At least Prince Harry was probably politer than his grandfather.
But the young Prince waded into his first controversy of his US tour when he reportedly echoed Prince Philip's views on the unsightliness of wind farms at the reception in Denver he attended last night where he met Missy Franklin.
According to a report in The Daily Telegraph today, Harry told Susan Reilly, chief executive officer of Renewable Energy Systems Americas, that he was concerned about the 'visual impact' of the green energy devices. I love the way the royals go straight to the top.
Creating a sure sense of deja vu for Ms Reilly was the fact that she had a similar conversation with Prince Charles several years ago.
She might start thinking the Royal family has got something against new ways of doing things at this rate.
She told a reporter: "Prince Harry said he was worried about their visual impact, I told him that I had met his father some years ago and when we discussed wind farms he shared his concerns. But as with Prince Charles, I pointed out that we need to strike a balance between their visual impact and the need for renewable energy for future generations."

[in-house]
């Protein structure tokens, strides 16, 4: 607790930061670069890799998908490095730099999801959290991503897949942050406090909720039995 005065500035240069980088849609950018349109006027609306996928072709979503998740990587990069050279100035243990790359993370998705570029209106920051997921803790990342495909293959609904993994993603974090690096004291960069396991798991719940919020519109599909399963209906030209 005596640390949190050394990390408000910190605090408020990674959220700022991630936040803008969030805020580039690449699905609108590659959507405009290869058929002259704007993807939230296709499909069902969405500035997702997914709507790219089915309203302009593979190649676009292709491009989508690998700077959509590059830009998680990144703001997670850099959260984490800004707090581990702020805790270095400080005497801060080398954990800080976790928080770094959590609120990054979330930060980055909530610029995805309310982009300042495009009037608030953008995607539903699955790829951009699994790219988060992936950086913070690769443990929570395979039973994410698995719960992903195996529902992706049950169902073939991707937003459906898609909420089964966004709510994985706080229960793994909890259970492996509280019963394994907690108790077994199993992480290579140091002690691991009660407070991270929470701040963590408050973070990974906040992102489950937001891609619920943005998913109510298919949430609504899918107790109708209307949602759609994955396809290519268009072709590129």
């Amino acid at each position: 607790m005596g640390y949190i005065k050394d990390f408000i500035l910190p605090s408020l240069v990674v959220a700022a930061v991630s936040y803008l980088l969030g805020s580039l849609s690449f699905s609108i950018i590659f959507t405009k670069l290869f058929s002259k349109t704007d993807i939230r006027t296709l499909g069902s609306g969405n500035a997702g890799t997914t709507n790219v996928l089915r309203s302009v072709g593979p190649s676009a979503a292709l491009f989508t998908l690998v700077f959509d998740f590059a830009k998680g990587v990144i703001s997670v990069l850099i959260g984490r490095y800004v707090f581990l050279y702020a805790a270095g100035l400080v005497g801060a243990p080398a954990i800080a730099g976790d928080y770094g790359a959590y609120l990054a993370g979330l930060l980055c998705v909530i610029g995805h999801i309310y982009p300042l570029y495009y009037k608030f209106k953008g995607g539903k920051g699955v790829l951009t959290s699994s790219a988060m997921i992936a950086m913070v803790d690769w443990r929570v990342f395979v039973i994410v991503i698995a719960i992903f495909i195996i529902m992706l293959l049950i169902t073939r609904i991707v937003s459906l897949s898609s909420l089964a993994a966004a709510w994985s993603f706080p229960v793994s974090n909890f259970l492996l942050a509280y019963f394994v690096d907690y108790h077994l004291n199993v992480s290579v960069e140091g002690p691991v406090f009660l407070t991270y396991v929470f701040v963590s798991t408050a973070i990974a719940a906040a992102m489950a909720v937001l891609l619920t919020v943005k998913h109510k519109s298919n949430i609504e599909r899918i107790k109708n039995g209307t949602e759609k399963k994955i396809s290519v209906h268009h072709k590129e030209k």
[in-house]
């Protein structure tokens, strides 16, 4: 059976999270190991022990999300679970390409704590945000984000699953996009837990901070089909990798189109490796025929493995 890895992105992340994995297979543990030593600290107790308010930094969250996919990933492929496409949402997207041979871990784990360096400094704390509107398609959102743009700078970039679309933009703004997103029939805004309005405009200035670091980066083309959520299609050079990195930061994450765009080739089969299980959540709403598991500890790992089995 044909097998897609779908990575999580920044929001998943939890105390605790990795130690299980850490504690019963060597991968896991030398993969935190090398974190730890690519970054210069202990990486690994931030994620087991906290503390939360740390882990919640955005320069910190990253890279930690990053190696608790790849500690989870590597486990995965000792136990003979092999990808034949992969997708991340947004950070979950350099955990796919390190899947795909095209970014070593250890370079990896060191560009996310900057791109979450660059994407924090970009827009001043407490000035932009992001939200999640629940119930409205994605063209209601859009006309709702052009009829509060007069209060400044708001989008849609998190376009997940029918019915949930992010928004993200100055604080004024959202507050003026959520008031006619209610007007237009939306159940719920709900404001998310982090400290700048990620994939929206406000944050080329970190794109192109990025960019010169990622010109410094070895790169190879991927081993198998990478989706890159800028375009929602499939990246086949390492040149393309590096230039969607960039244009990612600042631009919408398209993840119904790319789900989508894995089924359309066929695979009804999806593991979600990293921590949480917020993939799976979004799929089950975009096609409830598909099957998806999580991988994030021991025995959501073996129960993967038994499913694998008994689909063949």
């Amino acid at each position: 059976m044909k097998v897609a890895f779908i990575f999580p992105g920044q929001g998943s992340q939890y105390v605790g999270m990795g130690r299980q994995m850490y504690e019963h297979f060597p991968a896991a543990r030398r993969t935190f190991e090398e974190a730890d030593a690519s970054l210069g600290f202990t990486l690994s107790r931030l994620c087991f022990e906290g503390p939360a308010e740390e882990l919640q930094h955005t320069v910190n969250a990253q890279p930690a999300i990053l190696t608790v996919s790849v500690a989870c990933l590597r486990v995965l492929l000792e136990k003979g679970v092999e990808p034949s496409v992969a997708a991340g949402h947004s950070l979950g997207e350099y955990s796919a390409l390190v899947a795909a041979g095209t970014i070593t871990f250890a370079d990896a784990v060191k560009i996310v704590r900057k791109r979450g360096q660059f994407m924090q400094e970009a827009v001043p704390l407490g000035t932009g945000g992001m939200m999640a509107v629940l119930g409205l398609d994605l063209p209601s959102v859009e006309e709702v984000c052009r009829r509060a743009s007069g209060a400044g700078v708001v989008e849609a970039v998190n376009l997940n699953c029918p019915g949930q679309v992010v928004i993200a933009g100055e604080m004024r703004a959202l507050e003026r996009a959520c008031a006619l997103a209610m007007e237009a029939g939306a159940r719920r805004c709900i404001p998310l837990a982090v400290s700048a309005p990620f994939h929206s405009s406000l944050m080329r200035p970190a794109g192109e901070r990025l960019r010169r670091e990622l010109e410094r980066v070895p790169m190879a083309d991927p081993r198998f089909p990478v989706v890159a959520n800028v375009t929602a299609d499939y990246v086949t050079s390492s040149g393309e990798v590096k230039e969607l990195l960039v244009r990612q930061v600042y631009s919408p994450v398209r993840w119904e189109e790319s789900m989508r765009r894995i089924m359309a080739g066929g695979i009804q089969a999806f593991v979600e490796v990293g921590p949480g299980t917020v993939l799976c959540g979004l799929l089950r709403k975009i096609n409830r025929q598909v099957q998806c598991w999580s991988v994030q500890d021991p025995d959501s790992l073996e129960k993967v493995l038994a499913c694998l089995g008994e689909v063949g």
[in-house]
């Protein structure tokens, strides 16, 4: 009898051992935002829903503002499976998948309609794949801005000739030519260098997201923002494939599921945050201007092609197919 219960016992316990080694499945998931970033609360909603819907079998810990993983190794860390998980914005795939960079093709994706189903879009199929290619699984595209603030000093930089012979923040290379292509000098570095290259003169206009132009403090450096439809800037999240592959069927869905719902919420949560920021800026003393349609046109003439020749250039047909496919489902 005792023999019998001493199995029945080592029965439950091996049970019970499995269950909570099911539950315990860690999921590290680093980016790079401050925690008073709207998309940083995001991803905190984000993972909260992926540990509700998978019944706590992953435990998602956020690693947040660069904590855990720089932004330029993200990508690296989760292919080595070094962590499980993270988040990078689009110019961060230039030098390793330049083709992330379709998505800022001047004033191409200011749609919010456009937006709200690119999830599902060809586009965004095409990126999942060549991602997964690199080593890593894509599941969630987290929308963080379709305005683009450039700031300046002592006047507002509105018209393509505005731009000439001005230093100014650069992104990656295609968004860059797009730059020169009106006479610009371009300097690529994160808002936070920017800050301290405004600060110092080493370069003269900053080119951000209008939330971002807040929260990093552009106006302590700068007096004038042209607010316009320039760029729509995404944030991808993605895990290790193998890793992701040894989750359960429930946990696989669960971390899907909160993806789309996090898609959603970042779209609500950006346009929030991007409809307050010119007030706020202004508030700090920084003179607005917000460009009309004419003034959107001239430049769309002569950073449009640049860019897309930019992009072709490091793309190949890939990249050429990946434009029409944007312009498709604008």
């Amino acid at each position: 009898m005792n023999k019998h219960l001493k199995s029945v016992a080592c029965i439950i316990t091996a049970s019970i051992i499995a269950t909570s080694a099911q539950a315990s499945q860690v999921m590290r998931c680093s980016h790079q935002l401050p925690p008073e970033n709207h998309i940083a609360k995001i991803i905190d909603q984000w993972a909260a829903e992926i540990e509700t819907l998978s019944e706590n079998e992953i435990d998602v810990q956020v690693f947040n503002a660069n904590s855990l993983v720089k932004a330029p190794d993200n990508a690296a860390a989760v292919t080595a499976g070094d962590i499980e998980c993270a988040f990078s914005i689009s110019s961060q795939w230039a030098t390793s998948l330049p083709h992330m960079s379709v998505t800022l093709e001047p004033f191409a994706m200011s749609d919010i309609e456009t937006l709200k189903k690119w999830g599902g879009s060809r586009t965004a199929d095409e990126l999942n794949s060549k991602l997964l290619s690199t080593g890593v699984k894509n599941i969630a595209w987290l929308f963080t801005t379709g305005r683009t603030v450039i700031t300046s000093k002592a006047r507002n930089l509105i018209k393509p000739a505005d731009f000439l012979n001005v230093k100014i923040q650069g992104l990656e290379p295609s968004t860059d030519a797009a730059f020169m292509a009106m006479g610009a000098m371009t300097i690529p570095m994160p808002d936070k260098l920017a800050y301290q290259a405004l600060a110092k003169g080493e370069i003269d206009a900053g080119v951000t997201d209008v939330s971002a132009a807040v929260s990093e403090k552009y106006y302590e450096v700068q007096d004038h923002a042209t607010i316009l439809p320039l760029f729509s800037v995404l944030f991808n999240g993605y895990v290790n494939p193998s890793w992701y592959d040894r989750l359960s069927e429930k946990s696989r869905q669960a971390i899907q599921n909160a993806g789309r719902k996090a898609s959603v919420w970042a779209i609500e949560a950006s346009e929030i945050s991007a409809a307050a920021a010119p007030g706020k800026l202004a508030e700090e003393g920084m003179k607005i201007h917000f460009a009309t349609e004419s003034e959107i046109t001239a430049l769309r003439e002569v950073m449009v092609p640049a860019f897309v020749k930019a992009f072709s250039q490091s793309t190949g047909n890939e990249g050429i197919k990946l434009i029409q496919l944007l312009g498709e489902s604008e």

When Prince Philip waded into the debate on wind farms in 2011, he did so in his own frank and inimitable style, describing them as “absolutely useless” and “a disgrace.”
Prince Philip, made his remarks directly to the managing director of a leading wind-farm company, Esbjorn Wilmar, of Infinergy at a London reception.
“He said they were absolutely useless, completely reliant on subsidies, and an absolute disgrace,” said Wilmar at the time. “I was surprised by his very frank views.”
When Wilmar suggested Philip might like to place some windmills on his estates, he was told to 'stay away' from his property. Philip also accused Wilmar of believing in 'fairy stories'.
Harry's forthright comments will be seized on by anti-wind-farm campaigners around the world, who claim that the giant modern windmills, which can be up to 400 feet tall, are a costly, inefficient, and noisy way of producing electricity.
In 2010 wind power accounted for 2.3 percent of the electricity generated in America, but the target is for up to 20 percent of power in the U.S. to be produced in this way by 2020.